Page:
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Xinjiang Businessman Devoted in Innovation on Ethnic Fashions
   2015-10-04 02:02:20    CRIENGLISH.com      Web Editor: Yangyang

Gao Hui, costume designer and head of the Changji New Rainbow Costume Company prepares dresses for an upcoming fashion show in his workshop in Changji city, Xinjiang on August 21,2015. [Photo: CRIENGLISH]


Today we continue our series of reports to help mark the 60th anniversary of the founding of the Xinjiang Uyghur Autonomous Region by bringing you the story of a man from Xinjiang who has been trying to develop traditional ethnic costumes.

Gao Hui is a costume designer and the director of a clothing apparel company in Xinjiang.

He's now busy in choosing clothes at one of his workshops located in the city of Changji, which is the seat of government for the Changji Hui Autonomous Prefecture, which is located just 40-kilometers northwest of the regional capital, Urumqi.

Gao Hui introduces his newly-designed costume.

"The costume this woman is trying on has been made especially for the show at this year's fourth Asia-Europe Fashion Week. Our model is now trying it on. Our four major styles for the fashion show cover designs for all four-seasons. The gown is a traditional robe from the Hui-ethnic minority group. Even though its a traditional design, we try to incorporate patterns which have a modern look. For example, the trousers are loose pants which are popular this season. And we also use popular fabrics and other fashionable materials."

Coming from Hui ethnic minority himself, Gao says he belives the traditional designs of the Hui people in China are simple, but elegant.
Gao Hui heads the Changji New Rainbow Costume Company.

It's focus is exclusively on designing ethnic Chinese outfits.

His company has locations in Urumqi and Shanghai.

Gao Hui has been in the fashion industry for more than 20-years.
He got into ethnic designs in the early 1990s, shortly after he came out of college.

"I majored in costume design. The company I joined is one of the first to make ethnic outfits in Xinjiang. I joined the company straight out of school, and have been here ever since. I have always been in the business of making ethnic outfits."

Gao Hui's home, Changji, is a city of around 400-thousand people, and home to some 30 different ethnic groups.

Living here, Gao says he enjoys the cultural diversity, and says he tries to include ethnic elements in all his designs.

But as time goes by, Gao Hui says he's worried the younger generation are less and less interested in designs which have an ethnic flavor to them.

He says he's trying to change that through his designs.

"Ethnic minorities have a splendid design culture. But in reality, less and less people are wearing them. What's the problem? One of the reason is it's somewhat problematic to dress in traditional clothing. Another problem is the clothes aren't overly conducive to modern life, and don't really blend in well with modern culture. Young people nowadays, even if they hail from an ethnic minority, want to wear something fashionable to express themselves. Unfortunately, they feel traditional outfits, as well as the accessories, lack that sort of thing."
But Gao Hui says he's hoping to change that.

He notes many of the traditional ethnic designs and dying techniques passed down through years remain unique, and says it would be a great-loss if those designs and techniques are lost through time.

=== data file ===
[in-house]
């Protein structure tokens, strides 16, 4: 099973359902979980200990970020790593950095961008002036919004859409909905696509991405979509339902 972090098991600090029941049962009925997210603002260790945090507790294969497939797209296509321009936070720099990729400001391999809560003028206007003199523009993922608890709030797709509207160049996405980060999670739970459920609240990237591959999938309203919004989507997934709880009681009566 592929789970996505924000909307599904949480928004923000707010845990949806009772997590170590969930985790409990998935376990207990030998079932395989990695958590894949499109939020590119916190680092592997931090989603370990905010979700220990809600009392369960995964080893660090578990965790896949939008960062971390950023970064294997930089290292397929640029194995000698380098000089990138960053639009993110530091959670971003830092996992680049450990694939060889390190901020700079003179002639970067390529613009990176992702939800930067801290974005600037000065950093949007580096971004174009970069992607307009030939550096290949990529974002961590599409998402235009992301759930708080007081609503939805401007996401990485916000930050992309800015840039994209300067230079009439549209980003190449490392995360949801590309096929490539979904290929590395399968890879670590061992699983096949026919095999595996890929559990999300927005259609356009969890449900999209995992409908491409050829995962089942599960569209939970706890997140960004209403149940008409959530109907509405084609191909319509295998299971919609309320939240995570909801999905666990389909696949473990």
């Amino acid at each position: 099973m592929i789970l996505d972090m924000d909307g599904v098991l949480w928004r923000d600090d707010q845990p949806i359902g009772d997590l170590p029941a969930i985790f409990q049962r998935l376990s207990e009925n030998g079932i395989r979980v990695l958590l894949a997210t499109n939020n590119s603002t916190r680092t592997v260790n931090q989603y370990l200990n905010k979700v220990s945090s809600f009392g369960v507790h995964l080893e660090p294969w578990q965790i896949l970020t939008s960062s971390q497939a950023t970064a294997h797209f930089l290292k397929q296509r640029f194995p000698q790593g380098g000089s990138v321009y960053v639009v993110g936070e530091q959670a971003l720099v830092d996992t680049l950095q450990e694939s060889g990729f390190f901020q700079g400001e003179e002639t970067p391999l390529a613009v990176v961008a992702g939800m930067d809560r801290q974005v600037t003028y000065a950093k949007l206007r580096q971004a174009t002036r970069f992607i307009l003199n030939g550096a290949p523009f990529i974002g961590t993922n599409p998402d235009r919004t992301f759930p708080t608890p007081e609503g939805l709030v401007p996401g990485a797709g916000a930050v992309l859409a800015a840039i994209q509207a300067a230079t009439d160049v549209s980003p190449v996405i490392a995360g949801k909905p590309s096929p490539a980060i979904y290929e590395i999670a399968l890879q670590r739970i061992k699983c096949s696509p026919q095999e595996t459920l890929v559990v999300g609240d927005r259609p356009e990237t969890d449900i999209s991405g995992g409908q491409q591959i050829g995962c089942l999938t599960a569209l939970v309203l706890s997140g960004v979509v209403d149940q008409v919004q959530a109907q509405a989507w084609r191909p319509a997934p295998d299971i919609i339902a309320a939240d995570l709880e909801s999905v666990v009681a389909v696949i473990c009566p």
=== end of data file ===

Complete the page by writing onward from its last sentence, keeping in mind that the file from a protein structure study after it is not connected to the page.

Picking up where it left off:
Gao Hui is working on a number of new innovations to try to make ethnic Chinese outfits suitable for modern life.

"We are focused on two aspects. In one respect, we want to highlight some of the more attractive parts of the ethnic designs, while weeding-out some of the more typical elements. At the same time, we're trying to combine them with popular fashion trends from both at home and abroad. We're trying to tailor our designs to fit with what will be trendy, in terms of style and design, at the "big four" fashion weeks around the world."

One way Gao Hui is trying to set his work apart is by using photographs to incorporate the landscapes in Xinjiang on scarves he's been developing.

He says the silk scarves have been selling well so-far.

"We put the spectacular landscapes of Xinjiang on them using modern digital dyeing and painting techniques. They've turned out to be quite popular, especially for tourists. We're seeing more and more tourists coming to Xinjiang. They generally want to bring something back as gifts. The scarves are a beautiful gift to give to someone. They are also useful. I think this is what's making them quite popular."
Gao Hui says he's also hoping to look beyond Xinjiang, saying he belives there is huge market potential outside Xinjiang for his products.
The company he works for has already set up branches in certian coastal cities in China.

They're also eyeing the overseas market.
Gao Hui says Central Asia is one of the targets, particularly given the opportunities being offered through the "One Belt, One Road" initiative the Chinese government has adopted.

"Certian ethnic groups in Xinjiang share cultural similarities with countries in Central Asia. The Kazakhs from Kazakhstan, the Kyrgyz people from Kyrgyzstan and the Uzbeks from Uzbekistan share cultural similarities with their ethnic minority cousins in Xinjiang. This includes the way they dress. As such, when we have very little issues when we deal with them in our business."

Gao hopes that with the "One Belt, One Road" program, they'll be able to promote their products across Central Asia, and the rest of the world.  

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